Guest Author - Emily Wilska
In honor of the start of the summer travel season, here are five simple steps that will help you pack for your next journey in a more organized, less stressful way.
Step 1: Do your homework
Summer is the season for shorts, tank tops, and flip flops--unless you're coming to San Francisco, that is, where it's the season for sweaters and long pants. Only visitors who do some research before they come here know to pack plenty of layers in June, July, and August, when fog and wind keep the city cool.
Before your next trip, take the time to find out what the weather will be like in your destination and whether there are any local customs or mores you should be aware of when you plan what to bring. Even a quick look at a weather site and a guidebook for the area can prevent you from packing clothes that may be inappropriate for the climate or the culture.
Step 2: Choose clothes that can multi-task
White linen may seem like the ideal fabric for an island vacation, but its tendency to wrinkle quickly and show dirt easily make it an imperfect choice if it'll be stuffed in a suitcase. Wherever you're traveling, try packing clothes and shoes that won't need to be ironed, can be mixed and matched, and will stand up to a few days' wearing without needing to be washed. Also be sure to take shoes that will be able to make the transition between the various activities you'll be doing.
Step 3: Think light
To me, one of the most painful parts of travel (at least air travel) is having to battle to get my luggage once I arrive at my destination. So I try to limit myself to carry-on bags whenever possible. Not only does this make it much easier to check in for flights and get out of the airport quickly once the plane lands, it also limits the amount of stuff I'll need to lug around with me once I get where I'm going.
It's not always possible to go the carry-on only route, of course; sometimes, checking bags is more convenient, necessary, or both. However, even if you aren't porting your own bags onto the plane, and even if you aren't traveling by plane at all, it's worth aiming to pack light anyway. You'll have less to deal with, less to worry about, and less to lose.
Step 4: Keep it together
Once you've decided what to pack, take the time to fold or roll it neatly and divide it into packing cubes, packing folders, or other simple containers you can use inside your suitcase to keep things together and in order. (Even basic Ziploc bags can be helpful; the freezer-size bags are large enough to hold shirts, shorts, and swimwear.) "Containerizing" your clothes, shoes, accessories, and toiletries can go a long way toward keeping your suitcase from descending into chaos, and can also make it easier to find what you need when you unpack.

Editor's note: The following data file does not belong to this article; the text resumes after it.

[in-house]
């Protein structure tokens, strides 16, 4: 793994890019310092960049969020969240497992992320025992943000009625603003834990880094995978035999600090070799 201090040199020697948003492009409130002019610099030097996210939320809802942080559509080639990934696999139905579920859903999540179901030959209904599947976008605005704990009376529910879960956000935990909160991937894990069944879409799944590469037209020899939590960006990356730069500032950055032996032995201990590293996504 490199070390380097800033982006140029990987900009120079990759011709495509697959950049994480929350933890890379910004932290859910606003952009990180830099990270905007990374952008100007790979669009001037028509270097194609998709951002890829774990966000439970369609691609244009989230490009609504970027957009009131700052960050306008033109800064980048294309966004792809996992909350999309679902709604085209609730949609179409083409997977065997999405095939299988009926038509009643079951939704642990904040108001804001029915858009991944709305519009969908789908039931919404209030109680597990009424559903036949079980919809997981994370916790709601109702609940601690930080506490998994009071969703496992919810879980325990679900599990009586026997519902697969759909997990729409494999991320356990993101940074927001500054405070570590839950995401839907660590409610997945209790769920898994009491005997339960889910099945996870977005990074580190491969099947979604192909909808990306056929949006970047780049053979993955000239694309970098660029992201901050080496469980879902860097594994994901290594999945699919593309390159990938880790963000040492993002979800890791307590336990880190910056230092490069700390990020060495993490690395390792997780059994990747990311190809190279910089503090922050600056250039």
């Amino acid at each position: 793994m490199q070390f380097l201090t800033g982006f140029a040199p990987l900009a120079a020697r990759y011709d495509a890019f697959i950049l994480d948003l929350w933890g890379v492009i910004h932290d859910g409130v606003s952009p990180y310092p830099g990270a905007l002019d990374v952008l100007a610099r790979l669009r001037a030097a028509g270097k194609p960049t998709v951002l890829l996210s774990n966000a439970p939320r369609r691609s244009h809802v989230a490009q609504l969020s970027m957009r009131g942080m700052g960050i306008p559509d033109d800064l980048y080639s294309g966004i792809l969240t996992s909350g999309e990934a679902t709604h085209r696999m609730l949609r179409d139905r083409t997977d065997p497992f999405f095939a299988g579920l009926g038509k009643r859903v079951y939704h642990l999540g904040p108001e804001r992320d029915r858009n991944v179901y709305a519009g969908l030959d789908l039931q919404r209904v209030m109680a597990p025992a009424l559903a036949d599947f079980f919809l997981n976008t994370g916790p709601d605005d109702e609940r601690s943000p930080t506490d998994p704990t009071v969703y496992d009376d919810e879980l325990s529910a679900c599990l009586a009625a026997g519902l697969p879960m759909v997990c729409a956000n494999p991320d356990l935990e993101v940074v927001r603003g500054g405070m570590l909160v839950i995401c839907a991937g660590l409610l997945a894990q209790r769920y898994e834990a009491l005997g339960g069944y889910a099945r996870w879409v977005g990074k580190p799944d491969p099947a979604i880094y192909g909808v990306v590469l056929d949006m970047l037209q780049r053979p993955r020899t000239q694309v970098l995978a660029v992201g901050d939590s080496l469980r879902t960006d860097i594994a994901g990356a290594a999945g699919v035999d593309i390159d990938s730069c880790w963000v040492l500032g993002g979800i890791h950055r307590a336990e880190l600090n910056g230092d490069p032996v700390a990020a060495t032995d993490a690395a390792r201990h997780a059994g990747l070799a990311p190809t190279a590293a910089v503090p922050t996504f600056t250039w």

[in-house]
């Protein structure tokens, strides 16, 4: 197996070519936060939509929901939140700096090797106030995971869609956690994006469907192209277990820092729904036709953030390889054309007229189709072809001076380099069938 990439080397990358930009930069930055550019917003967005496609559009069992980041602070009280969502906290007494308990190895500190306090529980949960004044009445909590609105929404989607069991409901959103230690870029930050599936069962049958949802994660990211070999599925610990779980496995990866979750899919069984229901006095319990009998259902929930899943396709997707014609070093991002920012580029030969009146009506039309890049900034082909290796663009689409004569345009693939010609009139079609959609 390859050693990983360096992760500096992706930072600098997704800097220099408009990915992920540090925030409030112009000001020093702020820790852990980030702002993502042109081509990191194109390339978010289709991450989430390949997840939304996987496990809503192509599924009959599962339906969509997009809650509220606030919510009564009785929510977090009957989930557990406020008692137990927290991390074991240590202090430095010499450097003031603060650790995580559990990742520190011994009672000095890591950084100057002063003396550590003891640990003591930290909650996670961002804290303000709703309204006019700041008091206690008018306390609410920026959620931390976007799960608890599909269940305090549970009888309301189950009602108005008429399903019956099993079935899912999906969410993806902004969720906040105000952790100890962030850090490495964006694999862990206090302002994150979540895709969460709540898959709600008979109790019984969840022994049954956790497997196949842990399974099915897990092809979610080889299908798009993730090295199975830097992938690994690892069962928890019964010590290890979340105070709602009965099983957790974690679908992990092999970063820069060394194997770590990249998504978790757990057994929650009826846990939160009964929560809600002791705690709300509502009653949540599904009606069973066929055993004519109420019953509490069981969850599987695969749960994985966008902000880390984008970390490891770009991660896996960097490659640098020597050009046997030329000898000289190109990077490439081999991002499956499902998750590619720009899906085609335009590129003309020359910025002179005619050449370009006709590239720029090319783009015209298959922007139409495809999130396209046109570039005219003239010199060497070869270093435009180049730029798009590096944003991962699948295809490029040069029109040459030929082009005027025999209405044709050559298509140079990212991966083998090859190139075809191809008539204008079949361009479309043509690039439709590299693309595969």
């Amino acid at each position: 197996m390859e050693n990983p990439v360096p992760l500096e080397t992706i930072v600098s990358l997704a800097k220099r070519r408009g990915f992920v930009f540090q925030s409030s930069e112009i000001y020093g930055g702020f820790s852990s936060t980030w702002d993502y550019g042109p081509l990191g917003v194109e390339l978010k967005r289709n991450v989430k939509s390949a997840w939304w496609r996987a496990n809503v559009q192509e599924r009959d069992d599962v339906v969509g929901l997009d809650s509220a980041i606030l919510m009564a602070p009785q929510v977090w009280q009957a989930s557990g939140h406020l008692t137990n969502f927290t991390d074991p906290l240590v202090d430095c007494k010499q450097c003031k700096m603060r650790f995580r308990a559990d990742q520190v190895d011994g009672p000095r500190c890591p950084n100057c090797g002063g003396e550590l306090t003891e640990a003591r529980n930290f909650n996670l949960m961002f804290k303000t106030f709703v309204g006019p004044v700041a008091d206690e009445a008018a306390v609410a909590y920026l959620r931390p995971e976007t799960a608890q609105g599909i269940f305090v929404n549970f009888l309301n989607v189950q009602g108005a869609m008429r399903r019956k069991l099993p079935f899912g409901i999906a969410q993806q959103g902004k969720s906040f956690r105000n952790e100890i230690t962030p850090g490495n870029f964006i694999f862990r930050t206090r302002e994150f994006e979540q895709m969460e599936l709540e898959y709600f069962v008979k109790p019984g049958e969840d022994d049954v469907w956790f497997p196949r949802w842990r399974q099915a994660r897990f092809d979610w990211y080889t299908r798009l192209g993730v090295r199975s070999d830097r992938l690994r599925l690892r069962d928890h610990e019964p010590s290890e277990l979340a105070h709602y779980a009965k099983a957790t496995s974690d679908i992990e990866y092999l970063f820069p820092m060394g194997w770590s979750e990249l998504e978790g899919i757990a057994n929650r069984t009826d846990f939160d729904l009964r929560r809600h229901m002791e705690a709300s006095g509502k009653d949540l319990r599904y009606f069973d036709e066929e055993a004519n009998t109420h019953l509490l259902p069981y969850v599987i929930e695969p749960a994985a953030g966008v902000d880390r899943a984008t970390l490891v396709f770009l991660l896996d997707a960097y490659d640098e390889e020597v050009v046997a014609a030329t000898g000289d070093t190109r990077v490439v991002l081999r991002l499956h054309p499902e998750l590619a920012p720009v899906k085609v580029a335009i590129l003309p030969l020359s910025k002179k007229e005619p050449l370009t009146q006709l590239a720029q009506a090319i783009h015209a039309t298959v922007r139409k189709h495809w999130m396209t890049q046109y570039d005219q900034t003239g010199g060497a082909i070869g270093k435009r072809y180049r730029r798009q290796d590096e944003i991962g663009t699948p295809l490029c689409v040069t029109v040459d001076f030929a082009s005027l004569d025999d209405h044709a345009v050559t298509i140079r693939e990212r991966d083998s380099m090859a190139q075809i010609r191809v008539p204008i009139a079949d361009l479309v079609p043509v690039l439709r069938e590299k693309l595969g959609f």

(Packing cubes and folders are available at The Container Store, Organized Living, department stores, TravelSmith, and many local travel goods retailers; see the Related Links on the right side of this page.)
Step 5: Know what won't fly
Finally, to avoid any frantic unpacking-and-repacking scenes at the airport (or train station, if you're traveling by rail), be sure your luggage doesn't contain any items prohibited by the Transportation Safety Administration, including cigarette lighters and aerosols. For a complete list of what's allowed and prohibited in both carry-ons and checked luggage, see the TSA's Permitted and Prohibited Items list. (Note that countries outside of the US may have varying guidelines for what can and can't be transported by air; if you're traveling abroad, check with the government of your destination country for more info.)
Also be sure to keep valuables (including laptops, cameras, PDAs, audio players, jewelry, currency, and prescription drugs) in a bag you'll have with you at all times. Most airlines take no responsibility for valuables that are lost or stolen from checked luggage. And think before you pack your valuables; as a general rule of thumb, it's a good idea to leave at home anything that's irreplaceable or that you'd be devastated to lose.
Use these simple tips to make packing less stressful and more organized. They can't help you avoid beestings, sunburn, or traffic jams, but they can make your summer travel less harried and more enjoyable. Bon voyage!